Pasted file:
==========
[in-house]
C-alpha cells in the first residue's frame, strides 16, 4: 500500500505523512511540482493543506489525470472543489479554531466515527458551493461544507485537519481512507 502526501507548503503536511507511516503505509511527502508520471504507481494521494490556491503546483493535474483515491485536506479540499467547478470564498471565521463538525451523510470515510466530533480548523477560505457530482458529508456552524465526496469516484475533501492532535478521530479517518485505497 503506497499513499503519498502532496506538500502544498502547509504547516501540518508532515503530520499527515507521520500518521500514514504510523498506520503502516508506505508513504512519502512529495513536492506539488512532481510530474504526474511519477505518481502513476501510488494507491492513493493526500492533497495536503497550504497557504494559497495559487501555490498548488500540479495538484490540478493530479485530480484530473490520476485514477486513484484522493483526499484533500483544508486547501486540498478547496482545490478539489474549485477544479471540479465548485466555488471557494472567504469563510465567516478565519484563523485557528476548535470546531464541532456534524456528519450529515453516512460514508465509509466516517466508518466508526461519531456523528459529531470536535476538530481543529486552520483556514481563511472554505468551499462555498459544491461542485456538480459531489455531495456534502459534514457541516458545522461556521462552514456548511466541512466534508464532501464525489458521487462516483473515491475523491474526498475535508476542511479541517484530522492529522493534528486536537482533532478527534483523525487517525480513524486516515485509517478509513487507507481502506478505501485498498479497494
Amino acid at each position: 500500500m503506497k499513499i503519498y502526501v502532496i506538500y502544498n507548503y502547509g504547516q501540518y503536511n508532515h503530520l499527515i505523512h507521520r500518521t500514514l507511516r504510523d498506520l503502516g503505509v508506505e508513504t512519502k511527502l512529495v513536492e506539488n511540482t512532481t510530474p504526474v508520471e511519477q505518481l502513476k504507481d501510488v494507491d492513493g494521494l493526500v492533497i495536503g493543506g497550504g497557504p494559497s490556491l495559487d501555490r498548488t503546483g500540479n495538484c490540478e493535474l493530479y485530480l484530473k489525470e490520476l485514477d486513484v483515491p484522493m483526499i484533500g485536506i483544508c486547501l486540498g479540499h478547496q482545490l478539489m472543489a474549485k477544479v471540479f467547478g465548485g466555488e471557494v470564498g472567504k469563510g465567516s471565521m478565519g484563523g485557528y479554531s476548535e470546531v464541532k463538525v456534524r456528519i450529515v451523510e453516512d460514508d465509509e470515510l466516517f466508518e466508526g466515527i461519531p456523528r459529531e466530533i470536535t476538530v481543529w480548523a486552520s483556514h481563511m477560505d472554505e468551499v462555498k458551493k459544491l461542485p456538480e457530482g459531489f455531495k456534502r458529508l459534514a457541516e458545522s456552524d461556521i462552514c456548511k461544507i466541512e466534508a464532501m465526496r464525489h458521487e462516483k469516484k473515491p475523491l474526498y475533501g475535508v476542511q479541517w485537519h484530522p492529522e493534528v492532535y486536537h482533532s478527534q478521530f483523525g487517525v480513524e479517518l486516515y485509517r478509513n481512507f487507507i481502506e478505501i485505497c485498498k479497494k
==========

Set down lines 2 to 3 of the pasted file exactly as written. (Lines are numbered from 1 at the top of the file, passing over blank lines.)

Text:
C-alpha cells in the first residue's frame, strides 16, 4: 500500500505523512511540482493543506489525470472543489479554531466515527458551493461544507485537519481512507 502526501507548503503536511507511516503505509511527502508520471504507481494521494490556491503546483493535474483515491485536506479540499467547478470564498471565521463538525451523510470515510466530533480548523477560505457530482458529508456552524465526496469516484475533501492532535478521530479517518485505497 503506497499513499503519498502532496506538500502544498502547509504547516501540518508532515503530520499527515507521520500518521500514514504510523498506520503502516508506505508513504512519502512529495513536492506539488512532481510530474504526474511519477505518481502513476501510488494507491492513493493526500492533497495536503497550504497557504494559497495559487501555490498548488500540479495538484490540478493530479485530480484530473490520476485514477486513484484522493483526499484533500483544508486547501486540498478547496482545490478539489474549485477544479471540479465548485466555488471557494472567504469563510465567516478565519484563523485557528476548535470546531464541532456534524456528519450529515453516512460514508465509509466516517466508518466508526461519531456523528459529531470536535476538530481543529486552520483556514481563511472554505468551499462555498459544491461542485456538480459531489455531495456534502459534514457541516458545522461556521462552514456548511466541512466534508464532501464525489458521487462516483473515491475523491474526498475535508476542511479541517484530522492529522493534528486536537482533532478527534483523525487517525480513524486516515485509517478509513487507507481502506478505501485498498479497494
Amino acid at each position: 500500500m503506497k499513499i503519498y502526501v502532496i506538500y502544498n507548503y502547509g504547516q501540518y503536511n508532515h503530520l499527515i505523512h507521520r500518521t500514514l507511516r504510523d498506520l503502516g503505509v508506505e508513504t512519502k511527502l512529495v513536492e506539488n511540482t512532481t510530474p504526474v508520471e511519477q505518481l502513476k504507481d501510488v494507491d492513493g494521494l493526500v492533497i495536503g493543506g497550504g497557504p494559497s490556491l495559487d501555490r498548488t503546483g500540479n495538484c490540478e493535474l493530479y485530480l484530473k489525470e490520476l485514477d486513484v483515491p484522493m483526499i484533500g485536506i483544508c486547501l486540498g479540499h478547496q482545490l478539489m472543489a474549485k477544479v471540479f467547478g465548485g466555488e471557494v470564498g472567504k469563510g465567516s471565521m478565519g484563523g485557528y479554531s476548535e470546531v464541532k463538525v456534524r456528519i450529515v451523510e453516512d460514508d465509509e470515510l466516517f466508518e466508526g466515527i461519531p456523528r459529531e466530533i470536535t476538530v481543529w480548523a486552520s483556514h481563511m477560505d472554505e468551499v462555498k458551493k459544491l461542485p456538480e457530482g459531489f455531495k456534502r458529508l459534514a457541516e458545522s456552524d461556521i462552514c456548511k461544507i466541512e466534508a464532501m465526496r464525489h458521487e462516483k469516484k473515491p475523491l474526498y475533501g475535508v476542511q479541517w485537519h484530522p492529522e493534528v492532535y486536537h482533532s478527534q478521530f483523525g487517525v480513524e479517518l486516515y485509517r478509513n481512507f487507507i481502506e478505501i485505497c485498498k479497494k